Everywhere there is news now about reopening. One country after another is announcing its reopening and is ready to get back to business. In the US there is talk of reopening. Meanwhile, Europe is announcing its intention to reopen all borders within the EU in June.
On the other hand, many hotel industry giants such as Marriott, Hilton, and Hyatt are creating protocols to tackle the new reality. There will be widely different approaches between each hotel chain. The “correct” approach will manifest itself within the next few weeks.
Airlines are also eying restarting operations sooner rather than later. The industry has launched many ideas as to how to move forward. The key is to ensure the safety and health of its staff and passengers.
Some cruise ship lines are already announcing restarting dates for their sailing. To mention one Carnival Cruise Lines said they are restarting in August and according to Carnival, the tickets are selling fast.
The plans of Aruba tourism officials are currently still unknown as of writing. However, the minister of tourism has said that they are working on plans and should announce them soon.
US carriers of the likes of American Airlines, JetBlue, Spirit, and Panamanian flag-carrier Copa Airlines have all inquired. Airlines need time to update their booking platforms as well as to promote the flights.
Locally, ATA (Aruba tourism office) is working with the hotel organization and other tour operators on protocols regarding the new situation. Reportedly, locally they have plans to adhere to many recommendations issued by international organizations such as the WHO, PAHO, RIVM, and CDC.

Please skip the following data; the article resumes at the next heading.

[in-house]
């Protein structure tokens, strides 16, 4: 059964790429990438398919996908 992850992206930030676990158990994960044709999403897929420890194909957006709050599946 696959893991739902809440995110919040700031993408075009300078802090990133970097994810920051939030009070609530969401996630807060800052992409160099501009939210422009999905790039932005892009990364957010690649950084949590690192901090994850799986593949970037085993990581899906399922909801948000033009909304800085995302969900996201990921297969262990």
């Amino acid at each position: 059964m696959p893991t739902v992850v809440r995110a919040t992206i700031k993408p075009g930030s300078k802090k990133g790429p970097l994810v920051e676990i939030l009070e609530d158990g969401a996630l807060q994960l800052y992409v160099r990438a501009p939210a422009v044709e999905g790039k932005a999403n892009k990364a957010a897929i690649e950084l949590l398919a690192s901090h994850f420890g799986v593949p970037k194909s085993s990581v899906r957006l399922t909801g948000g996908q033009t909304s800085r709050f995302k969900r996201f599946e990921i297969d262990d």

Aruba is a Coronavirus-free territory and it in everyone’s best interest that this island remains this way. Not the least the health care community.
Some suggest to immediately reopen the three southern Caribbean islands. Our three neighboring islands, so-called ABC-islands, are all virtually Coronavirus-free.
This would also have small scale tourism implications among the island and this could serve as a “trial run” before allowing others to start coming back.
In the meantime, I already have some drafts of protocols made by some local tourism actors. It is still work in progress but it looks promising.
Additionally, I’m watching constantly the Notice To Airmen (NOTAM) for any and all changes aviation officials should mandate to airlines.
Why So Eager
Some may ask why are airlines are so eager to come back to Aruba? Right now airlines are eager to fly anywhere where there is demand.
However, airlines now taking a harder look at the fundamentals. Particularly, they are looking to destinations where the load factor is strong historically, where the weather is no factor and is Coronavirus-free.
Additionally, Aruba receives the workhorses of aviation, namely the Boeing 737 and Airbus A320 families. Logistically for airlines, everything is in order. Spare parts and mechanical expertise are available locally or at a moment’s notice.
Lastly, the local presence of U.S. Customs and Border Protection or CBP Preclearance is also beneficial for travel to the US.
In case you don’t know this means, once you clear the CBP Preclearance in Aruba, your flight will arrive at a domestic terminal once back in the US.